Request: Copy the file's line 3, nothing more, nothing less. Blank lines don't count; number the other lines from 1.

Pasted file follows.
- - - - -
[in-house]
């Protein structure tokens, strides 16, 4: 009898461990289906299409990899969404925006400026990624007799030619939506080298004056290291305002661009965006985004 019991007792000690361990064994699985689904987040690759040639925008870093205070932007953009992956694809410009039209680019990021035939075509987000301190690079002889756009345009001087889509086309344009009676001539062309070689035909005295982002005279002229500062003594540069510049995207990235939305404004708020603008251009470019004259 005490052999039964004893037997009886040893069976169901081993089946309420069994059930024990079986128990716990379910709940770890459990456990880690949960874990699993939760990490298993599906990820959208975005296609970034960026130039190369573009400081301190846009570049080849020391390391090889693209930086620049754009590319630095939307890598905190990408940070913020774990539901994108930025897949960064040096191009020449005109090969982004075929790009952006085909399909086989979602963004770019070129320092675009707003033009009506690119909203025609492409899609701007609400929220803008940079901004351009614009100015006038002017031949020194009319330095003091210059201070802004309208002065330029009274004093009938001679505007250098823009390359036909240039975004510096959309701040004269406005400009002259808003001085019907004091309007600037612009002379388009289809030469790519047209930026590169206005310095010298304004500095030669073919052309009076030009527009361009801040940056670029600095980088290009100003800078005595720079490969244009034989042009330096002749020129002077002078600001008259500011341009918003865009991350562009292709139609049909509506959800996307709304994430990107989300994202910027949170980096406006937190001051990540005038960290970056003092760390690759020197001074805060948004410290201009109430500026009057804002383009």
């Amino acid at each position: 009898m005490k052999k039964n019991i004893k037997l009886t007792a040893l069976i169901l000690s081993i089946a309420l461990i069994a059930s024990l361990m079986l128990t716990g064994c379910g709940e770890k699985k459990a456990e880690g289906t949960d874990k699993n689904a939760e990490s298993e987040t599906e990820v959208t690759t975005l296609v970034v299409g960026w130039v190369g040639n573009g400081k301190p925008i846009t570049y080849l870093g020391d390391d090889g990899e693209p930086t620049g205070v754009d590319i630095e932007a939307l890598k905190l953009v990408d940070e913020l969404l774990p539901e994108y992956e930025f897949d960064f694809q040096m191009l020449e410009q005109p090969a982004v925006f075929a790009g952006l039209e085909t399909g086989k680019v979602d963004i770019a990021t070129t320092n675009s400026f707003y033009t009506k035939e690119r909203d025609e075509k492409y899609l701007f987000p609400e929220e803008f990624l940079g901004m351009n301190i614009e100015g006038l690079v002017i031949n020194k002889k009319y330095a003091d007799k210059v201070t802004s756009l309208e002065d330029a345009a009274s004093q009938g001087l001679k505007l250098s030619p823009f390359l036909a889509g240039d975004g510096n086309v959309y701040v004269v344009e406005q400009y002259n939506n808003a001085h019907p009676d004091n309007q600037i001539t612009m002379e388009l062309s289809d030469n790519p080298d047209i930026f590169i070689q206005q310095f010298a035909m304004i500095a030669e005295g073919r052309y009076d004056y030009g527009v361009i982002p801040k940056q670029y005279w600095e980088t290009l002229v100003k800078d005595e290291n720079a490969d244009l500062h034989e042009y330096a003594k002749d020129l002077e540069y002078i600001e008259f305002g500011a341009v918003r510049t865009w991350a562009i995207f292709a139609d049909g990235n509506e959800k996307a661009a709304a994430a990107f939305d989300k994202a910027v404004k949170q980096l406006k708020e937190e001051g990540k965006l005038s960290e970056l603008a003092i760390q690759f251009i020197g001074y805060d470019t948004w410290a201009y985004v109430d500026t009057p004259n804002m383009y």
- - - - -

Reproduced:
């Amino acid at each position: 009898m005490k052999k039964n019991i004893k037997l009886t007792a040893l069976i169901l000690s081993i089946a309420l461990i069994a059930s024990l361990m079986l128990t716990g064994c379910g709940e770890k699985k459990a456990e880690g289906t949960d874990k699993n689904a939760e990490s298993e987040t599906e990820v959208t690759t975005l296609v970034v299409g960026w130039v190369g040639n573009g400081k301190p925008i846009t570049y080849l870093g020391d390391d090889g990899e693209p930086t620049g205070v754009d590319i630095e932007a939307l890598k905190l953009v990408d940070e913020l969404l774990p539901e994108y992956e930025f897949d960064f694809q040096m191009l020449e410009q005109p090969a982004v925006f075929a790009g952006l039209e085909t399909g086989k680019v979602d963004i770019a990021t070129t320092n675009s400026f707003y033009t009506k035939e690119r909203d025609e075509k492409y899609l701007f987000p609400e929220e803008f990624l940079g901004m351009n301190i614009e100015g006038l690079v002017i031949n020194k002889k009319y330095a003091d007799k210059v201070t802004s756009l309208e002065d330029a345009a009274s004093q009938g001087l001679k505007l250098s030619p823009f390359l036909a889509g240039d975004g510096n086309v959309y701040v004269v344009e406005q400009y002259n939506n808003a001085h019907p009676d004091n309007q600037i001539t612009m002379e388009l062309s289809d030469n790519p080298d047209i930026f590169i070689q206005q310095f010298a035909m304004i500095a030669e005295g073919r052309y009076d004056y030009g527009v361009i982002p801040k940056q670029y005279w600095e980088t290009l002229v100003k800078d005595e290291n720079a490969d244009l500062h034989e042009y330096a003594k002749d020129l002077e540069y002078i600001e008259f305002g500011a341009v918003r510049t865009w991350a562009i995207f292709a139609d049909g990235n509506e959800k996307a661009a709304a994430a990107f939305d989300k994202a910027v404004k949170q980096l406006k708020e937190e001051g990540k965006l005038s960290e970056l603008a003092i760390q690759f251009i020197g001074y805060d470019t948004w410290a201009y985004v109430d500026t009057p004259n804002m383009y």